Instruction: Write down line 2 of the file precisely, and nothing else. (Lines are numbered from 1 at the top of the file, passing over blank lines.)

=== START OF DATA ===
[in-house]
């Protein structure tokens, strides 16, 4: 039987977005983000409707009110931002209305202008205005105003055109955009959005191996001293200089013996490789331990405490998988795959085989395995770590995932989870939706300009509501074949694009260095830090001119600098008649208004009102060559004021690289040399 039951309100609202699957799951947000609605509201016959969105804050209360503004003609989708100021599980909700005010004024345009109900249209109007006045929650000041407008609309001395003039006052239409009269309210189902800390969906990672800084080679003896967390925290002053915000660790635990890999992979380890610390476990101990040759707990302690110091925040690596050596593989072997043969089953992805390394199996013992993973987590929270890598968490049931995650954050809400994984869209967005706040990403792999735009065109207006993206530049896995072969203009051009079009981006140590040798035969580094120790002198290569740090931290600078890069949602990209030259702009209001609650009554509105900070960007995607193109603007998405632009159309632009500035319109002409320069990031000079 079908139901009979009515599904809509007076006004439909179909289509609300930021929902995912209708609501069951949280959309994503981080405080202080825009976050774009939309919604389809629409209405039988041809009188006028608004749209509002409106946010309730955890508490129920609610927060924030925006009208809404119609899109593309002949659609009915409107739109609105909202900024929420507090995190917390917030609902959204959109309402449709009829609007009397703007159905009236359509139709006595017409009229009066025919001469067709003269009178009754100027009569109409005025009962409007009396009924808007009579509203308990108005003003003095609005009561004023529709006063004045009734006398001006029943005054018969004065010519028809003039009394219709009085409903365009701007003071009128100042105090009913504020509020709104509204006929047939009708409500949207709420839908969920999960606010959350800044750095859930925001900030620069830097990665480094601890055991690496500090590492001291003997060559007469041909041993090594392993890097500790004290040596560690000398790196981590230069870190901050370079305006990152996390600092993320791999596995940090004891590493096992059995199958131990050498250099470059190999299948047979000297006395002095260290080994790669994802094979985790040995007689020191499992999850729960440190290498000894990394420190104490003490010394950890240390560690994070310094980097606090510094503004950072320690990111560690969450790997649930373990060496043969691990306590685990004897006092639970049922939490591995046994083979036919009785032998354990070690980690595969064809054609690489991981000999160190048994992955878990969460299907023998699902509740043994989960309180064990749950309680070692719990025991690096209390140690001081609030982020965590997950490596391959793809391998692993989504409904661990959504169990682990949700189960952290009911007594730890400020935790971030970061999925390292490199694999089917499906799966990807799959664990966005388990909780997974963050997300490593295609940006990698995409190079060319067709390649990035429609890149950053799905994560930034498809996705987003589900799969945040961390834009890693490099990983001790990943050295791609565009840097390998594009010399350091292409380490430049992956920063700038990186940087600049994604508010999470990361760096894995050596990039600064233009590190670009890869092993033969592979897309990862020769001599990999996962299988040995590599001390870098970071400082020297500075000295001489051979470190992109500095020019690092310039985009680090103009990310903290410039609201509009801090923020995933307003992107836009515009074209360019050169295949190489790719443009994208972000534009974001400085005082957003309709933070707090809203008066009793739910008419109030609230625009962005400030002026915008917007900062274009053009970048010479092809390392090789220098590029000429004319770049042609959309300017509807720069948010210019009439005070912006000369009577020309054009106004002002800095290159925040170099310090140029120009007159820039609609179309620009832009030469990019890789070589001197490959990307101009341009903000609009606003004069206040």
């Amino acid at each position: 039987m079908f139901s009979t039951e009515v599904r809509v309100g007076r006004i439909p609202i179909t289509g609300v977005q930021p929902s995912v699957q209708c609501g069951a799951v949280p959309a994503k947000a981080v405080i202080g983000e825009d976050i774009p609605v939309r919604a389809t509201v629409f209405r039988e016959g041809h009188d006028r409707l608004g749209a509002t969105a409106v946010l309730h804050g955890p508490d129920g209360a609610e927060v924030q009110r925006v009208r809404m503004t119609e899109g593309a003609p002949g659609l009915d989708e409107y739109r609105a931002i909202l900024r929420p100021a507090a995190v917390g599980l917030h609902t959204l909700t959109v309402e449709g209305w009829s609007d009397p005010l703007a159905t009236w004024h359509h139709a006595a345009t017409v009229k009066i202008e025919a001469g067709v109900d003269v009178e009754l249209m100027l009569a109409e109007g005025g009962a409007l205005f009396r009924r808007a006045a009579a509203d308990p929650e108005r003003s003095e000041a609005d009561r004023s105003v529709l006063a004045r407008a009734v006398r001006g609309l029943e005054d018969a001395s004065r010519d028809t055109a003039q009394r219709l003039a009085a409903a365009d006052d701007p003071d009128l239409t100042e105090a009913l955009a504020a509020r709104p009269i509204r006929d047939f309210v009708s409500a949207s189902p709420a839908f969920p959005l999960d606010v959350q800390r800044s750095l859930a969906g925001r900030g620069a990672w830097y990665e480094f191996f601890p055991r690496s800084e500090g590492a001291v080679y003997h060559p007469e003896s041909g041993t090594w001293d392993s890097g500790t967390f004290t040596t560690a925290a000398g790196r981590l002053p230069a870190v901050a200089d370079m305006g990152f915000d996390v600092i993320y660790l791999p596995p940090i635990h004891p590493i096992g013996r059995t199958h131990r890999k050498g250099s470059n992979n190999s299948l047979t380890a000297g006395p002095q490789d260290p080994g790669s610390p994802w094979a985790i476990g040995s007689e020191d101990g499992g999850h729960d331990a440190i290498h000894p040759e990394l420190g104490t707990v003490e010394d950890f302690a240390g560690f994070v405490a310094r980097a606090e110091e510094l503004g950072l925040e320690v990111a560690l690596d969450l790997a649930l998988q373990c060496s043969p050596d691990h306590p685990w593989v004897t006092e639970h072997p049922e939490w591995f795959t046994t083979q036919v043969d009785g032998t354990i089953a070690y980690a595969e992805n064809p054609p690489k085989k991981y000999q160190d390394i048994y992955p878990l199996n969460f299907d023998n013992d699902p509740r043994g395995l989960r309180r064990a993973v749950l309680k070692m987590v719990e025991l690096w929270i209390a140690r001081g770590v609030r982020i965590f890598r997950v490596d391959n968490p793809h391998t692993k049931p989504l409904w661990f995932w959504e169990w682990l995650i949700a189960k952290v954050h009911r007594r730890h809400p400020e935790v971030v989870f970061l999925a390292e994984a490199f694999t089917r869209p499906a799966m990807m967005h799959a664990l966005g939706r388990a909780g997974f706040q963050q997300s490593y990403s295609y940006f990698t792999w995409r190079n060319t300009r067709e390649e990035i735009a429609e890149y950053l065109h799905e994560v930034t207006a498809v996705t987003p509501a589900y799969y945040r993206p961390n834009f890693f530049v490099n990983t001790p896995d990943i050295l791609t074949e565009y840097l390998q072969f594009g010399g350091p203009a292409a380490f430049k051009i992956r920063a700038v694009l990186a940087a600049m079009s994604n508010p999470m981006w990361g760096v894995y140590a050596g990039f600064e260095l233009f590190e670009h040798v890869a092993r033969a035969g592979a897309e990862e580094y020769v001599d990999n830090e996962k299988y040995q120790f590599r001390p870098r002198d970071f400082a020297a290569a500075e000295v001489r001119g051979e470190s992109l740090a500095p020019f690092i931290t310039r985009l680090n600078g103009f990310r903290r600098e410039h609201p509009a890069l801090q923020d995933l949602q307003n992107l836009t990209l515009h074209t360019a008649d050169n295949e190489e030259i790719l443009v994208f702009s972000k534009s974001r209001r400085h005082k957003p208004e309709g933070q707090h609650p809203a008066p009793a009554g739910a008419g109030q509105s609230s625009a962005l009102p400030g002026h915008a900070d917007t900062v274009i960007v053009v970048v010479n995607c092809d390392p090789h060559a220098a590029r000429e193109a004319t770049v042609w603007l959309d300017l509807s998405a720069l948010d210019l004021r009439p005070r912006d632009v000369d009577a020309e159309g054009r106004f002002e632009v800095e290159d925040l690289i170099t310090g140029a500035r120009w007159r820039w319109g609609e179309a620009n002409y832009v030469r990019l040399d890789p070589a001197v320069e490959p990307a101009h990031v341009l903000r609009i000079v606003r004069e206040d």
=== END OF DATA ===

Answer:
């Protein structure tokens, strides 16, 4: 039987977005983000409707009110931002209305202008205005105003055109955009959005191996001293200089013996490789331990405490998988795959085989395995770590995932989870939706300009509501074949694009260095830090001119600098008649208004009102060559004021690289040399 039951309100609202699957799951947000609605509201016959969105804050209360503004003609989708100021599980909700005010004024345009109900249209109007006045929650000041407008609309001395003039006052239409009269309210189902800390969906990672800084080679003896967390925290002053915000660790635990890999992979380890610390476990101990040759707990302690110091925040690596050596593989072997043969089953992805390394199996013992993973987590929270890598968490049931995650954050809400994984869209967005706040990403792999735009065109207006993206530049896995072969203009051009079009981006140590040798035969580094120790002198290569740090931290600078890069949602990209030259702009209001609650009554509105900070960007995607193109603007998405632009159309632009500035319109002409320069990031000079 079908139901009979009515599904809509007076006004439909179909289509609300930021929902995912209708609501069951949280959309994503981080405080202080825009976050774009939309919604389809629409209405039988041809009188006028608004749209509002409106946010309730955890508490129920609610927060924030925006009208809404119609899109593309002949659609009915409107739109609105909202900024929420507090995190917390917030609902959204959109309402449709009829609007009397703007159905009236359509139709006595017409009229009066025919001469067709003269009178009754100027009569109409005025009962409007009396009924808007009579509203308990108005003003003095609005009561004023529709006063004045009734006398001006029943005054018969004065010519028809003039009394219709009085409903365009701007003071009128100042105090009913504020509020709104509204006929047939009708409500949207709420839908969920999960606010959350800044750095859930925001900030620069830097990665480094601890055991690496500090590492001291003997060559007469041909041993090594392993890097500790004290040596560690000398790196981590230069870190901050370079305006990152996390600092993320791999596995940090004891590493096992059995199958131990050498250099470059190999299948047979000297006395002095260290080994790669994802094979985790040995007689020191499992999850729960440190290498000894990394420190104490003490010394950890240390560690994070310094980097606090510094503004950072320690990111560690969450790997649930373990060496043969691990306590685990004897006092639970049922939490591995046994083979036919009785032998354990070690980690595969064809054609690489991981000999160190048994992955878990969460299907023998699902509740043994989960309180064990749950309680070692719990025991690096209390140690001081609030982020965590997950490596391959793809391998692993989504409904661990959504169990682990949700189960952290009911007594730890400020935790971030970061999925390292490199694999089917499906799966990807799959664990966005388990909780997974963050997300490593295609940006990698995409190079060319067709390649990035429609890149950053799905994560930034498809996705987003589900799969945040961390834009890693490099990983001790990943050295791609565009840097390998594009010399350091292409380490430049992956920063700038990186940087600049994604508010999470990361760096894995050596990039600064233009590190670009890869092993033969592979897309990862020769001599990999996962299988040995590599001390870098970071400082020297500075000295001489051979470190992109500095020019690092310039985009680090103009990310903290410039609201509009801090923020995933307003992107836009515009074209360019050169295949190489790719443009994208972000534009974001400085005082957003309709933070707090809203008066009793739910008419109030609230625009962005400030002026915008917007900062274009053009970048010479092809390392090789220098590029000429004319770049042609959309300017509807720069948010210019009439005070912006000369009577020309054009106004002002800095290159925040170099310090140029120009007159820039609609179309620009832009030469990019890789070589001197490959990307101009341009903000609009606003004069206040």